At step 110, a “scoring vector” is created for each document in set D based at least upon the n similarity scores generated for the document in step 108 and upon the document category to which the document has been assigned.

An example of the generation of “scoring vectors” is further illustrated by table 300 of FIG. 3. As shown in FIG. 3, each of documents 1 through m in set D is assigned its own row in table 300. This is indicated by row headings “Doc 1”, “Doc 2,” “Doc 3,” through “Doc m” appearing on the left-hand side of table 300. As also shown in FIG. 3, a column is provided for storing each of the n similarity scores generated for each document in step 108. Thus, for example, the similarity score for document 1 and the centroid vector of category 1 (denoted “Score11”) is stored in row “Doc 1”, column “CAT 1sc”. Likewise, the similarity score for document 1 and the centroid vector of category 2 (denoted “Score21”) is stored at row “Doc 1”, column “CAT 2sc”, and so forth and so on. In addition to the columns provided for storing the similarity scores for each document, a final column labeled “CAT” is provided for storing the category to which each document was originally assigned. In accordance with table 300, then, the scoring vector for each document 1 through m in set D is the data stored in the row associated with each document (i.e., the similarity scores for each document as calculated in step 108 and the category to which the document is assigned).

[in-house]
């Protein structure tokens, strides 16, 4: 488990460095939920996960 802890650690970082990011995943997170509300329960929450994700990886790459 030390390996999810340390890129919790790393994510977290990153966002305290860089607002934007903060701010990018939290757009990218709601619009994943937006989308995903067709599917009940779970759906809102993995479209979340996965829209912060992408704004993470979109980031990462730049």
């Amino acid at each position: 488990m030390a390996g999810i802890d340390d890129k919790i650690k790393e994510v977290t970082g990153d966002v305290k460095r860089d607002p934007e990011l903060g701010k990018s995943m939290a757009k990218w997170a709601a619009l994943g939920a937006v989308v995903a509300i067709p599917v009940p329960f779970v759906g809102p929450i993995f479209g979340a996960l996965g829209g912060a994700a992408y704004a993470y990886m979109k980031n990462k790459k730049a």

It is noted that the table of FIG. 3 is provided for ease of explanation and because it is one of the accepted standard data formats for inductive learners, as implemented in WEKA. However, the invention is not limited to the use of a table to generate scoring vectors. Rather, any suitable data structure(s) for storing scoring vectors may be utilized.

At step 112, each document's vector description can optionally be further augmented by adding additional characteristics or attributes generated outside the scope of LSI representation and functionality. For example, additional attributes may include the length of the document, the date and place it was created, layout, formatting, publishing characteristics, a score from an alternative scoring program, or the like.

At step 114, the set of training examples (vector descriptions) including assigned categories are uploaded to an inductive learning from examples program.